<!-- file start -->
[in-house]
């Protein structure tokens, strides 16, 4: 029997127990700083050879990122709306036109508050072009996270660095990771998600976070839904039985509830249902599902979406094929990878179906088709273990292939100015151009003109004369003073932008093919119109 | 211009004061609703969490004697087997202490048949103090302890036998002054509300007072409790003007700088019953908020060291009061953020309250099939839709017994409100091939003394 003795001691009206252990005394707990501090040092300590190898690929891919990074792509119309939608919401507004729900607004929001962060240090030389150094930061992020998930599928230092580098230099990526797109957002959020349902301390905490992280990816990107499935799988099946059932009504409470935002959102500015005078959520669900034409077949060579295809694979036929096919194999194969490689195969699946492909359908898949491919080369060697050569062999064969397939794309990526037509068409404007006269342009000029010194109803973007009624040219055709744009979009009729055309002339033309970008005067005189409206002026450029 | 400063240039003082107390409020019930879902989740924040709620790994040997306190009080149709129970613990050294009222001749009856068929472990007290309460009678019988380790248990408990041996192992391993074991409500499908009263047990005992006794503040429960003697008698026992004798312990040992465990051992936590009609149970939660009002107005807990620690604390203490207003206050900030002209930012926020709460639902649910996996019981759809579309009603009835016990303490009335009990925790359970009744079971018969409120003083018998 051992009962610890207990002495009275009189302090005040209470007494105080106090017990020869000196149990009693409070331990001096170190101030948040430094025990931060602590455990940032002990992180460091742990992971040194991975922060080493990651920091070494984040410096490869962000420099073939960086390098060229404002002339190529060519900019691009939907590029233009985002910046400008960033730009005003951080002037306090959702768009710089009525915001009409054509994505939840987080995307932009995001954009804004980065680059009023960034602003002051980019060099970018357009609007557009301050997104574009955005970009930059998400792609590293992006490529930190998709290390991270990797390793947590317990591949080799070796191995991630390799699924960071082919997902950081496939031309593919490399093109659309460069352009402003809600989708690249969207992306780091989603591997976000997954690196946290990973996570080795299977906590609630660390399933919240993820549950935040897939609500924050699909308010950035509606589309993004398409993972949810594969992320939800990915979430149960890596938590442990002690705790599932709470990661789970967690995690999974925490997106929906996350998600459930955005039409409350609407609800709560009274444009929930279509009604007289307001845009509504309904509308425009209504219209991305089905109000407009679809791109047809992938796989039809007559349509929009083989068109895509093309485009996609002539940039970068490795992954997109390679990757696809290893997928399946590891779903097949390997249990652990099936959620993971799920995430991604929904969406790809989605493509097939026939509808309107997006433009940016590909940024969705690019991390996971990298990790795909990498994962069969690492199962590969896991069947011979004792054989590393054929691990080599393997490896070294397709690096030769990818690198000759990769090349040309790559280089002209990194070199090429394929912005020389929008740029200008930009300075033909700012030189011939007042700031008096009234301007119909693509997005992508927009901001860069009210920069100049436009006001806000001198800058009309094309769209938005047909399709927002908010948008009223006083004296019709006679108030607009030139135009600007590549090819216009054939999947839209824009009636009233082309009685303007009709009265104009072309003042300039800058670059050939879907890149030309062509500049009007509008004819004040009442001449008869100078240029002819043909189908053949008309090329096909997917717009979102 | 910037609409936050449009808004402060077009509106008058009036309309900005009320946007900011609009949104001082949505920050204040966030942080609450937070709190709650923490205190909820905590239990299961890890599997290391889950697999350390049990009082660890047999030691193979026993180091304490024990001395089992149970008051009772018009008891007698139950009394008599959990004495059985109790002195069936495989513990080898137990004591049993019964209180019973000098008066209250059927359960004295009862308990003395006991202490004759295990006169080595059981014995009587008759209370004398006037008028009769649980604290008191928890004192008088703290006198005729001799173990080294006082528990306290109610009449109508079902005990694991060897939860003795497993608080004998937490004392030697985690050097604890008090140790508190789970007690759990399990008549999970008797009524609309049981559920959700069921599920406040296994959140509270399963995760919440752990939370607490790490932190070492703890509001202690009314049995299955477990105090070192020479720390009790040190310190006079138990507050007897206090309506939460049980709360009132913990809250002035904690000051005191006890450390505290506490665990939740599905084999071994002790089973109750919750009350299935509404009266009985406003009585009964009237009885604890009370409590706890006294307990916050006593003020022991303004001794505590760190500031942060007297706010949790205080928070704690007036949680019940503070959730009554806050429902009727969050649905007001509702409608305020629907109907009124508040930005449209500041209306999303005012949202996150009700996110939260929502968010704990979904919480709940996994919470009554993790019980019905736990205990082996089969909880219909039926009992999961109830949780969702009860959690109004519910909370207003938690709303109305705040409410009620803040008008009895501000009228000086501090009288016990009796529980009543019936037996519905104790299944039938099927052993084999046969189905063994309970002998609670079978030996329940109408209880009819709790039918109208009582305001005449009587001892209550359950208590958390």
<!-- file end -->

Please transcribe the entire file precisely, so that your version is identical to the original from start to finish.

[in-house]
């Protein structure tokens, strides 16, 4: 029997127990700083050879990122709306036109508050072009996270660095990771998600976070839904039985509830249902599902979406094929990878179906088709273990292939100015151009003109004369003073932008093919119109 | 211009004061609703969490004697087997202490048949103090302890036998002054509300007072409790003007700088019953908020060291009061953020309250099939839709017994409100091939003394 003795001691009206252990005394707990501090040092300590190898690929891919990074792509119309939608919401507004729900607004929001962060240090030389150094930061992020998930599928230092580098230099990526797109957002959020349902301390905490992280990816990107499935799988099946059932009504409470935002959102500015005078959520669900034409077949060579295809694979036929096919194999194969490689195969699946492909359908898949491919080369060697050569062999064969397939794309990526037509068409404007006269342009000029010194109803973007009624040219055709744009979009009729055309002339033309970008005067005189409206002026450029 | 400063240039003082107390409020019930879902989740924040709620790994040997306190009080149709129970613990050294009222001749009856068929472990007290309460009678019988380790248990408990041996192992391993074991409500499908009263047990005992006794503040429960003697008698026992004798312990040992465990051992936590009609149970939660009002107005807990620690604390203490207003206050900030002209930012926020709460639902649910996996019981759809579309009603009835016990303490009335009990925790359970009744079971018969409120003083018998 051992009962610890207990002495009275009189302090005040209470007494105080106090017990020869000196149990009693409070331990001096170190101030948040430094025990931060602590455990940032002990992180460091742990992971040194991975922060080493990651920091070494984040410096490869962000420099073939960086390098060229404002002339190529060519900019691009939907590029233009985002910046400008960033730009005003951080002037306090959702768009710089009525915001009409054509994505939840987080995307932009995001954009804004980065680059009023960034602003002051980019060099970018357009609007557009301050997104574009955005970009930059998400792609590293992006490529930190998709290390991270990797390793947590317990591949080799070796191995991630390799699924960071082919997902950081496939031309593919490399093109659309460069352009402003809600989708690249969207992306780091989603591997976000997954690196946290990973996570080795299977906590609630660390399933919240993820549950935040897939609500924050699909308010950035509606589309993004398409993972949810594969992320939800990915979430149960890596938590442990002690705790599932709470990661789970967690995690999974925490997106929906996350998600459930955005039409409350609407609800709560009274444009929930279509009604007289307001845009509504309904509308425009209504219209991305089905109000407009679809791109047809992938796989039809007559349509929009083989068109895509093309485009996609002539940039970068490795992954997109390679990757696809290893997928399946590891779903097949390997249990652990099936959620993971799920995430991604929904969406790809989605493509097939026939509808309107997006433009940016590909940024969705690019991390996971990298990790795909990498994962069969690492199962590969896991069947011979004792054989590393054929691990080599393997490896070294397709690096030769990818690198000759990769090349040309790559280089002209990194070199090429394929912005020389929008740029200008930009300075033909700012030189011939007042700031008096009234301007119909693509997005992508927009901001860069009210920069100049436009006001806000001198800058009309094309769209938005047909399709927002908010948008009223006083004296019709006679108030607009030139135009600007590549090819216009054939999947839209824009009636009233082309009685303007009709009265104009072309003042300039800058670059050939879907890149030309062509500049009007509008004819004040009442001449008869100078240029002819043909189908053949008309090329096909997917717009979102 | 910037609409936050449009808004402060077009509106008058009036309309900005009320946007900011609009949104001082949505920050204040966030942080609450937070709190709650923490205190909820905590239990299961890890599997290391889950697999350390049990009082660890047999030691193979026993180091304490024990001395089992149970008051009772018009008891007698139950009394008599959990004495059985109790002195069936495989513990080898137990004591049993019964209180019973000098008066209250059927359960004295009862308990003395006991202490004759295990006169080595059981014995009587008759209370004398006037008028009769649980604290008191928890004192008088703290006198005729001799173990080294006082528990306290109610009449109508079902005990694991060897939860003795497993608080004998937490004392030697985690050097604890008090140790508190789970007690759990399990008549999970008797009524609309049981559920959700069921599920406040296994959140509270399963995760919440752990939370607490790490932190070492703890509001202690009314049995299955477990105090070192020479720390009790040190310190006079138990507050007897206090309506939460049980709360009132913990809250002035904690000051005191006890450390505290506490665990939740599905084999071994002790089973109750919750009350299935509404009266009985406003009585009964009237009885604890009370409590706890006294307990916050006593003020022991303004001794505590760190500031942060007297706010949790205080928070704690007036949680019940503070959730009554806050429902009727969050649905007001509702409608305020629907109907009124508040930005449209500041209306999303005012949202996150009700996110939260929502968010704990979904919480709940996994919470009554993790019980019905736990205990082996089969909880219909039926009992999961109830949780969702009860959690109004519910909370207003938690709303109305705040409410009620803040008008009895501000009228000086501090009288016990009796529980009543019936037996519905104790299944039938099927052993084999046969189905063994309970002998609670079978030996329940109408209880009819709790039918109208009582305001005449009587001892209550359950208590958390």